This isn’t so unusual in films and that’s the point. As soon as you start the game up, Kojima is already letting you know that this game is heavily inspired by movies and he wants you to experience it a bit like one. Hell, you can guess this even before the game if you look around the menu and find the prologue videos, which show Snake being debriefed and short explanations of the NES and MSX games that nobody in the west played.

The innovation that Hideo Kojima brought us has never been seen before or since.
Bosses can be beaten with all kinds of different tactics and you can avoid attacks in some odd ways like the infamous controller switch during the Psycho Mantis fight. Both Sniper Wolf and Vulcan’s second fights you can beat them without direct confrontation, by using bombs and the Stinger missile launcher.

Kojima likes to add in small 4th wall breaking dialogue, one thing I remember seeing for the first time in a game and being properly stumped by, was Meryl’s codec key which you are told to “look on the CD” for. Which is exactly what it meant, look on the back of the game’s box.
In the skits between characters via Snake’s in-ear piece, everytime you save, Mei Ling the save-game operator cheers you on or offers you advice in the form of Chinese proverbs.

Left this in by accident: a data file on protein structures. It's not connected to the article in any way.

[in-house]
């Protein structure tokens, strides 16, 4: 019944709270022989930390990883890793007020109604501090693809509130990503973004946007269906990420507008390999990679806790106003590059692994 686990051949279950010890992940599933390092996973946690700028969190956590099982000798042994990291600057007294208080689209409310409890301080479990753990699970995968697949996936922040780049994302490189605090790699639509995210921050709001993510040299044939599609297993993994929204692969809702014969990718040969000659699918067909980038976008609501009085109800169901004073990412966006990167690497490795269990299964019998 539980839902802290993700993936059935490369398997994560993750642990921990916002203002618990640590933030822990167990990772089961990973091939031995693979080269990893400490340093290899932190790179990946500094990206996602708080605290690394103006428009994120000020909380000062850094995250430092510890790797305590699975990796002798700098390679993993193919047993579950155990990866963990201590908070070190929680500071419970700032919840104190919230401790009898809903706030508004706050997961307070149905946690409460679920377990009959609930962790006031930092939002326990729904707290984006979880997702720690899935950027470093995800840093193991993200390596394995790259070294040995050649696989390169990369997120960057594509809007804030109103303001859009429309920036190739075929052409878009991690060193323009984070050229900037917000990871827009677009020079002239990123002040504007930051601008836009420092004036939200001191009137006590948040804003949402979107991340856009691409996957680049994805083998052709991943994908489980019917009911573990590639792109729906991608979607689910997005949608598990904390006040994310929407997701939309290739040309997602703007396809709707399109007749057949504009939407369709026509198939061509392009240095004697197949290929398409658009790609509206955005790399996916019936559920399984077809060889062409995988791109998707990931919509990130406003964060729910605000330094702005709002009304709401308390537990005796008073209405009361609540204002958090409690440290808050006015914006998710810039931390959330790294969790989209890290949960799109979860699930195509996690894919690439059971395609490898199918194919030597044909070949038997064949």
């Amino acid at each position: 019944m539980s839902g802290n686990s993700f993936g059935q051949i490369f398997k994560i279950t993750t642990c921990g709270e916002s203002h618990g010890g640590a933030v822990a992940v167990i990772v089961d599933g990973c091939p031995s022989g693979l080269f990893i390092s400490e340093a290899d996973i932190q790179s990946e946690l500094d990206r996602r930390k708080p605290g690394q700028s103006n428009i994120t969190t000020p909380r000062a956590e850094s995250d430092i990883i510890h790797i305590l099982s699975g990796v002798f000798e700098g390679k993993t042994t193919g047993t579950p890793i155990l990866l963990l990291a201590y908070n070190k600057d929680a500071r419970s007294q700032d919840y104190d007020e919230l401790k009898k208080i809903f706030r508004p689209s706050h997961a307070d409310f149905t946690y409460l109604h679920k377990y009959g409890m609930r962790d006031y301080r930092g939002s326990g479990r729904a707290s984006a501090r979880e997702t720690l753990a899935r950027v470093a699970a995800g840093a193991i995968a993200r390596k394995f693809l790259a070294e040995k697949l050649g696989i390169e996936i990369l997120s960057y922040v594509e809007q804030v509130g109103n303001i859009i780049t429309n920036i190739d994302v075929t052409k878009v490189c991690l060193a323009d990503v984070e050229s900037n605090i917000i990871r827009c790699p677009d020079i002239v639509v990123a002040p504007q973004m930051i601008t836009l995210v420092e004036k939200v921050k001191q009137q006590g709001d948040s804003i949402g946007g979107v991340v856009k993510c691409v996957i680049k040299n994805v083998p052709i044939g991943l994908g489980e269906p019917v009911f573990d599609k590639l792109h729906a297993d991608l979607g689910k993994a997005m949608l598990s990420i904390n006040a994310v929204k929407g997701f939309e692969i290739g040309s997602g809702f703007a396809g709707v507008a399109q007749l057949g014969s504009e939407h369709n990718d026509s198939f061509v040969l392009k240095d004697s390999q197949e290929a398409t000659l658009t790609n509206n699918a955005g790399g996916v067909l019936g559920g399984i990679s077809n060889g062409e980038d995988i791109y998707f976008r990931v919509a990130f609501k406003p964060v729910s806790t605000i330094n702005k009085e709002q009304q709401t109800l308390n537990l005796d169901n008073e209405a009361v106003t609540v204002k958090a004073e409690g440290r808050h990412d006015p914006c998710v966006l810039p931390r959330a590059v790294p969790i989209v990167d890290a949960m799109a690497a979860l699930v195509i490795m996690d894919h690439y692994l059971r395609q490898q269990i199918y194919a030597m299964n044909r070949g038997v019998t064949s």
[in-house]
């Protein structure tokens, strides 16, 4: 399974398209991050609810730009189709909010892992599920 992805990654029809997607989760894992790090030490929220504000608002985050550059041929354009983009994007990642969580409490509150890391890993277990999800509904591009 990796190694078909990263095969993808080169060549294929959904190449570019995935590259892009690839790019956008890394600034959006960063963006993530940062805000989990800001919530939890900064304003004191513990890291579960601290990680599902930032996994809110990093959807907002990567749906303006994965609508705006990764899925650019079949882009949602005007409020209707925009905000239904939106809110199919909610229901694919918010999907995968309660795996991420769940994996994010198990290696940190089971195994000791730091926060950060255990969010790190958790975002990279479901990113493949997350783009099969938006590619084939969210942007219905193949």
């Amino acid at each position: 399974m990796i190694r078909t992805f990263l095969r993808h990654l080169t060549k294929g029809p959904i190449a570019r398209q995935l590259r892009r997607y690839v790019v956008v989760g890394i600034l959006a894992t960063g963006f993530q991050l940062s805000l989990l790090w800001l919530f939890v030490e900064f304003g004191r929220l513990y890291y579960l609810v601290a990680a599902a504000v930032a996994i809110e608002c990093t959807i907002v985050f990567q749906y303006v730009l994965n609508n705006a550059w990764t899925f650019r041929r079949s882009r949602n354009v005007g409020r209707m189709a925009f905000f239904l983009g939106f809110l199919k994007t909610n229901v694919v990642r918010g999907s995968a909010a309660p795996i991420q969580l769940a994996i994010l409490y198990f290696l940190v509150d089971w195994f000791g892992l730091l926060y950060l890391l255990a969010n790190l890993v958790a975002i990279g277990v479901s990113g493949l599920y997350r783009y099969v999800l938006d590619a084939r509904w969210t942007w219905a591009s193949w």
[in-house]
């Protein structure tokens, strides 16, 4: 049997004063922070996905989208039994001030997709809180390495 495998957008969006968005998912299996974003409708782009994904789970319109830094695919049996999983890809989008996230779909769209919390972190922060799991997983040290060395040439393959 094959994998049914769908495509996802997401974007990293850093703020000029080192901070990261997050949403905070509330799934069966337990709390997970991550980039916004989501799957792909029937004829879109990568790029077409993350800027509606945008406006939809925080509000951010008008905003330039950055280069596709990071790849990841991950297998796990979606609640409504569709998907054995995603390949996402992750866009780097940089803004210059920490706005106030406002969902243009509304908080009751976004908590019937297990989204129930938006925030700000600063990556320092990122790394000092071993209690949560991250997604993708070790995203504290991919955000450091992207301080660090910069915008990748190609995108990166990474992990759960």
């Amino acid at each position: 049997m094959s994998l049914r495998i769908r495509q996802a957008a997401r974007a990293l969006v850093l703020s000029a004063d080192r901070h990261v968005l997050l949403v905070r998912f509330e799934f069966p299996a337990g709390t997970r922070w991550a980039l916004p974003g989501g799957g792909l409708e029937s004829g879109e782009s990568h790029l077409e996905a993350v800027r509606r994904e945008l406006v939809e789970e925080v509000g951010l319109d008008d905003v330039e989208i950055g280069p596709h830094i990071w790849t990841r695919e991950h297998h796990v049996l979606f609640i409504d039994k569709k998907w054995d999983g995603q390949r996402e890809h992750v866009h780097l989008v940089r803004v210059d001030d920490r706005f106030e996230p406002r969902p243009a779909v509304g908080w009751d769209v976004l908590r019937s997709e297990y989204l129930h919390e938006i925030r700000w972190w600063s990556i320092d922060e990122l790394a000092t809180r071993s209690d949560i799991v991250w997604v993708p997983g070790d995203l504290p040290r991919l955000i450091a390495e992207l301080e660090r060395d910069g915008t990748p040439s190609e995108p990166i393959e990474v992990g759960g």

Most of which are useless, but that’s what makes them so incredible, why add in useless dialogue? To flesh out the game and characters!

Twin Snakes features enhanced graphics and thanks to David Hayter's (Snake's voice actor and writer of XMen 2) efforts, the return of the cast of voice actors.

Twin Snakes features enhanced graphics and thanks to David Hayter’s (Snake’s voice actor and writer of XMen 2) efforts, the return of the cast of voice actors.

There’s not always a gameplay element or driving reason why there are these kinds of additions to Kojima’s games, letting you know that how much effort has gone into them and also it means you keep on your toes, looking out for more aspects of the game, it really makes you pay attention and in turn appreciate the game more.

Kojima tries to get players’ sense of touch involved in his game by having parts where you have to repeatedly press the button for quite a long time, which can really hurt your arm, then Naomi calls and tells you to put the controller on your arm and sets the rumble feature off, that one’s a little bit creepy though.

But this isn’t the first time he’s tried to implement a mechanic which involves more than the usual amount of senses.
I also mentioned here that Kojima once looked into trying to get the players sense of smell involved in the game by making a chemical that would give off a blood-like odour when heated for his game Snatcher which was made before Metal Gear Solid. Why isn’t he working in Virtual Reality research?!

Overall the inventiveness of the game is what I miss most in other games, it’s strange that despite the success of the Metal Gear series, nobody attempts to replicate any of the features that make it stand out.

I really enjoyed Metal Gear Solid and thankfully the detail and effort that goes into the first game is carried on throughout the series, even if the final product isn’t quite what you hoped.